By K. Kimberly McCleary, President & CEO
Journalist David Tuller wrote his first news story about CFS in 2007, when his byline ran under the New York Times headline, “Chronic fatigue no longer seen as ‘yuppie flu.’” He has written eight articles about CFS for the Times since then; they are listed and linked below. Most have been published in the newspaper’s print edition, as well as online. The longest of those articles was about the thorny issue of case definition, a complex topic that most reporters gloss over in their coverage of CFS research. Tuller tackled it head-on, in the aftermath of the British “PACE” study results that generated headlines like “Exercise and talk therapy cure CFS.” (Tuller didn’t fall into that trap.) This April, Tuller attended the ME/CFS State of the Knowledge Workshop at the National Institutes of Health. In October, he was a member of a discussion panel at the Mill Valley Film Festival after the documentary about ME, “Voices From the Shadows,” made its international premiere.
On Thanksgiving “eve,” Nov. 23, 2011, Tuller’s latest article about CFS was posted to virology blog, a well-read science blog hosted by Dr. Vincent Racaniello, Columbia University virology professor and a member of the Solve ME/CFS Initiative’s Scientific Advisory Board. That article, “Chronic fatigue syndrome and the CDC: A long, tangled tale,” represents many months of research and scores of interviews. It is lengthy, but well worth the time invested to read it. (Tuller makes it clear in the intro that the Times had no connection to the article.) Links to the article have circulated among science writers, patients and others via Twitter, Facebook and forums. Fellow science writer Ed Yong included Tuller’s piece on his DISCOVER magazine blog’s list of November’s “Science writing I’d pay to read,” providing another circulation boost. Writer and CFS patient Julie Rehmeyer wrote about the story behind David’s story for The OPEN Notebook on Jan. 18, 2012.
Tuller is a freelance contributor to the New York Times, living in San Francisco and working toward a doctorate. He holds a master’s degree in public health and coordinates a program at the University of California, Berkeley for a joint master of public health and master of journalism degree. According to the Berkeley program’s website, “The program is designed to produce public health professionals who are effective media practitioners and communicators as well as journalists with the training and knowledge necessary to cover public health and medical issues for online, print, broadcast and other media platforms.” Tuller was a guest on Dr. Racaniello’s podcast, “This Week in Virology,” on Feb. 6, 2011. They talked about responsible reporting of research studies and covered a wide range of topics in science and medicine, including CFS.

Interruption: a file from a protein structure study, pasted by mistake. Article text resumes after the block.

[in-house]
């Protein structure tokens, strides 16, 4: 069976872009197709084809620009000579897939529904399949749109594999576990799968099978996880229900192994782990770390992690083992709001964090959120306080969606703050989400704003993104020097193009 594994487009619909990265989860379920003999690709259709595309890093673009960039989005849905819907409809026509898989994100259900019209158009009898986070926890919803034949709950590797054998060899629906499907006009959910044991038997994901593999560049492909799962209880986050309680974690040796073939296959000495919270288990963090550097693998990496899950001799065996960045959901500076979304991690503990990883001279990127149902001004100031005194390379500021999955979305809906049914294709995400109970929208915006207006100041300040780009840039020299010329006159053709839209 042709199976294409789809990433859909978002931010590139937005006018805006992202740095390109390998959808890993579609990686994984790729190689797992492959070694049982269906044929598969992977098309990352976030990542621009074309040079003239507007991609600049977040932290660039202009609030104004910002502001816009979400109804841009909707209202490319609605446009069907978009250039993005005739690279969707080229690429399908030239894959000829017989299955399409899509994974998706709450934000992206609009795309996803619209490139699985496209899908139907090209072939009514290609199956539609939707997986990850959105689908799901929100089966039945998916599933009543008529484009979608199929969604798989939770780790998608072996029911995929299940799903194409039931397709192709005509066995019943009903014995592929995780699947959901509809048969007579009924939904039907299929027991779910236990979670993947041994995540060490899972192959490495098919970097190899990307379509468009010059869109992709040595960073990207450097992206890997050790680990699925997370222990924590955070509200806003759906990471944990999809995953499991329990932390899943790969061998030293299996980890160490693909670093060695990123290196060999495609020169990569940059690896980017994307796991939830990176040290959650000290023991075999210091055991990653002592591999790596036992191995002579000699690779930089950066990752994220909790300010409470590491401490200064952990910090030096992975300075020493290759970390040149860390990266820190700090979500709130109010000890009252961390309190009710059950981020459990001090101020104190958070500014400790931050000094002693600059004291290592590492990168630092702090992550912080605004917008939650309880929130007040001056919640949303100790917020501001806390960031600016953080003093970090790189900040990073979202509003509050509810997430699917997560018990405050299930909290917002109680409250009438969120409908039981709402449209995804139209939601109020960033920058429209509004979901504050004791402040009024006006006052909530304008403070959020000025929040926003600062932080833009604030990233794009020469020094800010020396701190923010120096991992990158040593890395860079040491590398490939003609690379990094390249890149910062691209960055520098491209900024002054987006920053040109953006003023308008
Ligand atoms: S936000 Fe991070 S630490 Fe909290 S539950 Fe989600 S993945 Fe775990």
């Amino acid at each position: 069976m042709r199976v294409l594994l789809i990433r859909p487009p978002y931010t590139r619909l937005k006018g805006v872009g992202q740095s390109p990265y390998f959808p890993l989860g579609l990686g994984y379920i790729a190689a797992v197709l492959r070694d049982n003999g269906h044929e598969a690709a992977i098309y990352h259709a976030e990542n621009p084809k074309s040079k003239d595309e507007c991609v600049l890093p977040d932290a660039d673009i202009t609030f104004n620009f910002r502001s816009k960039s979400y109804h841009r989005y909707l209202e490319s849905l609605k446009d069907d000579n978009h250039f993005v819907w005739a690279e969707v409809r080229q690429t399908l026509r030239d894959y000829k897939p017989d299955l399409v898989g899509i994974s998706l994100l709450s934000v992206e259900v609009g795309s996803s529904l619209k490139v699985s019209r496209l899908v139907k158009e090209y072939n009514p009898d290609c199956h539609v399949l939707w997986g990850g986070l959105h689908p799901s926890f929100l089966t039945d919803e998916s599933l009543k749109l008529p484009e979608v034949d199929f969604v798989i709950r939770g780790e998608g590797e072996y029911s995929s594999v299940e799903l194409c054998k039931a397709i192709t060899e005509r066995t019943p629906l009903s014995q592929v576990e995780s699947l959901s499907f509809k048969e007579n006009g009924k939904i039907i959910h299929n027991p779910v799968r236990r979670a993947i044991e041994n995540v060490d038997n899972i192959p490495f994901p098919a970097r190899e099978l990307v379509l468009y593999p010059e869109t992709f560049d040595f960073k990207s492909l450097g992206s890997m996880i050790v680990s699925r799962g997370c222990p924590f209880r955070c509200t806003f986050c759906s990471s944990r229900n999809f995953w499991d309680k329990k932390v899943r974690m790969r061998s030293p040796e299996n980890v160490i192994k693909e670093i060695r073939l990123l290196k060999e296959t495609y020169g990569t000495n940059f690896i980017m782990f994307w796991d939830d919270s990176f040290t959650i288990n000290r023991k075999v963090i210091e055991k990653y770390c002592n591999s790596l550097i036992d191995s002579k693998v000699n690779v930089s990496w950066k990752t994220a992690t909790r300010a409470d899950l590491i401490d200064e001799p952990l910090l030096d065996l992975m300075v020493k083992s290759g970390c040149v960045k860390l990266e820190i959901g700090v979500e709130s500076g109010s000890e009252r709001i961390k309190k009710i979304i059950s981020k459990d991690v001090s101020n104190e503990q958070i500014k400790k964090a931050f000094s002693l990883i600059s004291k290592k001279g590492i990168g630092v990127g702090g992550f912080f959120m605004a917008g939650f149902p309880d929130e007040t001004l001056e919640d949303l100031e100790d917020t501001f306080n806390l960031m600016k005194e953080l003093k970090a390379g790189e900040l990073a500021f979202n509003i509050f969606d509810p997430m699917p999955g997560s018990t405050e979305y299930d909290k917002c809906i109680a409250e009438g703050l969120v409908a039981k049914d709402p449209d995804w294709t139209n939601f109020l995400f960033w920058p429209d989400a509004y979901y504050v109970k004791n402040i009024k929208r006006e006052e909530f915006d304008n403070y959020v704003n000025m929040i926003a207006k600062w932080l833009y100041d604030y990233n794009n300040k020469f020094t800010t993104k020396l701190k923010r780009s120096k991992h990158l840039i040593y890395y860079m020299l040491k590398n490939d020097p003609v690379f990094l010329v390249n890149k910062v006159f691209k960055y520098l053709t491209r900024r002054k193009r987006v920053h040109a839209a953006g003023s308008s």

Here are links to David Tuller’s articles about CFS:
“Chronic fatigue syndrome and the CDC: A long, tangled tale,” Nov. 23, 2011 http://bit.ly/teDTsG
This Week in Virology (podcast):
“TWiV 119: Science and journalism with David Tuller,” Feb. 6, 2011 http://bit.ly/fFNwF6
New York Times (most recent listed first):
· “Fallout from fatigue syndrome retraction is far and wide,” Feb. 6, 2012 (Page D5 in the Feb. 7, 2012 print edition) http://nyti.ms/xS1ZCg
· “Scholars retract another study linking virus to fatigue syndrome,” Dec. 26, 2011 http://nyti.ms/tNZ0IJ
· “Fatigue syndrome study is retracted by journal,” Dec. 22, 2011 (Page A17 in the Dec. 23, 2011 print edition) http://nyti.ms/yV5emY
· “Viral theory is set back in CFS study,” Sept. 22, 2011 (Page A18 in the Sept. 23, 2011 print edition) http://nyti.ms/pNlLyv
· “2 studies examine syndrome of fatigue,” June 1, 2011 (Page A18 in the June 1, 2011 print edition) http://nyti.ms/jXrBVN
· “Defining an illness is fodder for debate,” Mar. 8, 2011 (Page D5 in the Mar. 8, 2011 print edition) http://nyti.ms/er3sSk
· “Psychotherapy eases CFS, study says,” Feb. 17, 2011 (Page A17 in the Feb. 18, 2011 print edition) http://nyti.ms/hWjw7i
· “Exhausted by illness, and doubts,” Jan. 3, 2011 (Page D5 in the Jan. 4, 2011 print edition) http://nyti.ms/eN5K0V
· “Study links chronic fatigue to virus class,” Aug. 24, 2010 http://bit.ly/tVJWHy
· “Learning firsthand about CFS,” (Expert Q&A with Dr. Leonard Jason) May 30, 2008 http://nyti.ms/kOuESH
· “Questions for your doctor: What to ask about CFS,” May 30, 2008 http://nyti.ms/rF84er
· “Chronic fatigue no longer seen as ‘yuppie flu,’” July 17, 2007 (updated and reposted on May 30, 2008) http://nyti.ms/uWuLeZ
K. Kimberly McCleary has served as the Association’s chief staff executive since 1991.
UPDATED Feb. 8, 2012 with additional coverage by David Tuller and a link to Julie Rehmeyer’s story about Tuller.December 8, 2011